Jenny Slate's laughter comes out in a wild gush, as though she's been shaken and uncorked, the sound somehow puppyishly sweet and punkishly impolite. Her characters, cheery cynics, often fail to quite match the mood of a room, so their amused eruptions can hurt feelings, stir bafflement, inspire the ol' stinkeye from the stiffs worth laughing at. In Landline, Gillian Robespierre's warm yet prickly comedy, Slate's uncertain Dana shakes off her jitters about her engagement to a drab fiancé (Jay Duplass) by smoking a joint with a foxy alpha (Finn Wittrock) she used to hook up with in college.
It's 1995, and they're at a dead-serious drone-guitar performance in a dingy Lower Manhattan club. Almost immediately, Dana's joyous cackles -- plus her jokes and belches and thoughts about the tightness of Helen Hunt's Mad About You pants — prove too much for the venue. Much of the film asks whether this world offers a right place for women like Dana and her teenage sister, Ali (superb newcomer Abby Quinn), to be their truest selves -- whether they're always going to be too noisy, too opinionated, too open about wanting more.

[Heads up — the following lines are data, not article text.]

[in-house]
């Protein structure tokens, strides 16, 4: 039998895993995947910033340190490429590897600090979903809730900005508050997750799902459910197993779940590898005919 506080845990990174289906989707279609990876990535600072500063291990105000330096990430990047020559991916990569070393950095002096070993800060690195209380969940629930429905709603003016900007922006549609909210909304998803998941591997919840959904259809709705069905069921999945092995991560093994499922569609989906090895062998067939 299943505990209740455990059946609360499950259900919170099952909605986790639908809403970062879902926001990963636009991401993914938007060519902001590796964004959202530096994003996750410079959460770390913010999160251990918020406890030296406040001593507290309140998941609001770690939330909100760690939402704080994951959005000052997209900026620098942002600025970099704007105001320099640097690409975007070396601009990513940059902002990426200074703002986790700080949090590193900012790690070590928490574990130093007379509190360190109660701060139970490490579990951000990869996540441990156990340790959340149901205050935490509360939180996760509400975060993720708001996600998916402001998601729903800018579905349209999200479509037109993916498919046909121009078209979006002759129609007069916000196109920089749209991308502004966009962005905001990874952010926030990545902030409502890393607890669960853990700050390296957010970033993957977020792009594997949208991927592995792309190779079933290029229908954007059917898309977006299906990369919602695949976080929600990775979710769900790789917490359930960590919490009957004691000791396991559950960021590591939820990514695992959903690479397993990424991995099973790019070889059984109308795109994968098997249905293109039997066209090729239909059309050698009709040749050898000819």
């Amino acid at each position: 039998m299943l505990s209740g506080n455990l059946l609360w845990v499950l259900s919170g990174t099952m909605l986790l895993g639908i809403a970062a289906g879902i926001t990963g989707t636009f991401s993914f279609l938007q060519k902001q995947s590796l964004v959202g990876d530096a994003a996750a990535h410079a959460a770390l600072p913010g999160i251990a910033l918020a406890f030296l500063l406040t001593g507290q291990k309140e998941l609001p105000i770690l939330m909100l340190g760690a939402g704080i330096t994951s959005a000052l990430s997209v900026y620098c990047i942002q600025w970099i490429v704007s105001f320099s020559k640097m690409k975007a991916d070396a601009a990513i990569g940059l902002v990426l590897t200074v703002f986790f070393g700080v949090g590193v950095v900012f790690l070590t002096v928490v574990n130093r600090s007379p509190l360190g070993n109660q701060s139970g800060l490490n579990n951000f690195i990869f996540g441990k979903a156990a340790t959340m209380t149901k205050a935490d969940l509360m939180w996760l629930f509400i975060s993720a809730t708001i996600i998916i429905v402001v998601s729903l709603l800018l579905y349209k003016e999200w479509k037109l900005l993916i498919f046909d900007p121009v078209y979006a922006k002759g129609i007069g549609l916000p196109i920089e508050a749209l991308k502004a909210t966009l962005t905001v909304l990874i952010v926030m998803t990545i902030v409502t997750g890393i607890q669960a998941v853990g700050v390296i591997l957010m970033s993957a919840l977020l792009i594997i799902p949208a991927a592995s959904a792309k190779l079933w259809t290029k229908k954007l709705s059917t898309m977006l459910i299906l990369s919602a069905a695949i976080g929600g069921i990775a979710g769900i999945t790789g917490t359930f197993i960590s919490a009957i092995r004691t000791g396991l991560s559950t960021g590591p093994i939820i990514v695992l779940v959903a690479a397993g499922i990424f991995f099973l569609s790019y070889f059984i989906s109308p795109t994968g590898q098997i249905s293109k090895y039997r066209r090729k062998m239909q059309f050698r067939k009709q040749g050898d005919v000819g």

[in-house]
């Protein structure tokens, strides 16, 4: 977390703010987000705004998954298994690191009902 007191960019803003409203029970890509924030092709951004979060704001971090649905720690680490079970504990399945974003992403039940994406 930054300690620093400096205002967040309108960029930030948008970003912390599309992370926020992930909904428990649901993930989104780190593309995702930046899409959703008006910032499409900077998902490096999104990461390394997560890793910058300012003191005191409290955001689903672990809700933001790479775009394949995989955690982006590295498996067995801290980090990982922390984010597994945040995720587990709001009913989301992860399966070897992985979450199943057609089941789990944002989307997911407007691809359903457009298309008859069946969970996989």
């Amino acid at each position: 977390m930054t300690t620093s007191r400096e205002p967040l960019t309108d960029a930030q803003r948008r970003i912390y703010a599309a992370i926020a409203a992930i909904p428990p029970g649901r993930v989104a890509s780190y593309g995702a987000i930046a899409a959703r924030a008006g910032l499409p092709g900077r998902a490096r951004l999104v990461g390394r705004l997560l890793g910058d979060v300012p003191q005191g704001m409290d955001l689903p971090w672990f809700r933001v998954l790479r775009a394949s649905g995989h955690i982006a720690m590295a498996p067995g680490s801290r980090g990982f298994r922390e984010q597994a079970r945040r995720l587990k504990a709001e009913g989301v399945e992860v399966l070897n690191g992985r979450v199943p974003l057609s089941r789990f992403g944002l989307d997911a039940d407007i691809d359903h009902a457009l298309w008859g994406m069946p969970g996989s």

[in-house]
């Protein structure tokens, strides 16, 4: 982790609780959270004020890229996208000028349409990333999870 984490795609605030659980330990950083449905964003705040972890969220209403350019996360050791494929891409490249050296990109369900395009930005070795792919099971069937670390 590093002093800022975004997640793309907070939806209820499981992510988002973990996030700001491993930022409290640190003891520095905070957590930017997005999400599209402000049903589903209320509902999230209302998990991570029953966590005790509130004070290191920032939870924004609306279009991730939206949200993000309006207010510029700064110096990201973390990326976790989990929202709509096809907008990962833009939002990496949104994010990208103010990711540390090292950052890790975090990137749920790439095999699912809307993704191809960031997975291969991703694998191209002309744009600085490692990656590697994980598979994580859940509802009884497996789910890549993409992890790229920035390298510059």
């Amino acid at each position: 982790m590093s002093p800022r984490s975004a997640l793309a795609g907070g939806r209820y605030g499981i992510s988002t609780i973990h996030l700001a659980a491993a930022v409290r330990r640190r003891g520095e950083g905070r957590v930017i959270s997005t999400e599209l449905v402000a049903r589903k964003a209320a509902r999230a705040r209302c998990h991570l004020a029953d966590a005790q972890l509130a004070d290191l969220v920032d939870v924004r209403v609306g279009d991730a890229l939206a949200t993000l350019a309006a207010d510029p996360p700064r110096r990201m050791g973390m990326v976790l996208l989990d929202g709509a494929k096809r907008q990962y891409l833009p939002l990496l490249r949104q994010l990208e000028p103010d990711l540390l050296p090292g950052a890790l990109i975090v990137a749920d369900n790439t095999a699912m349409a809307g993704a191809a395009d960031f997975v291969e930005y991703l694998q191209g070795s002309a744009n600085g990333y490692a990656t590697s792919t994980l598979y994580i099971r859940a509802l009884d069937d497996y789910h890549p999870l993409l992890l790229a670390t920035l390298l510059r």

The sisters' relationship is caustic and combative at first. But soon they're drunk and dancing, liberated in each other's presence, goading each other into being -- even confessing their secrets. That happens early in the film. What follows is, to borrow the word Dana uses to describe her life, "flailing," but of a romantic sort: The love story here is of the sisters discovering that one can give love and that one deserves it back, even if she wakes up hungover, her pillow caked in vomit.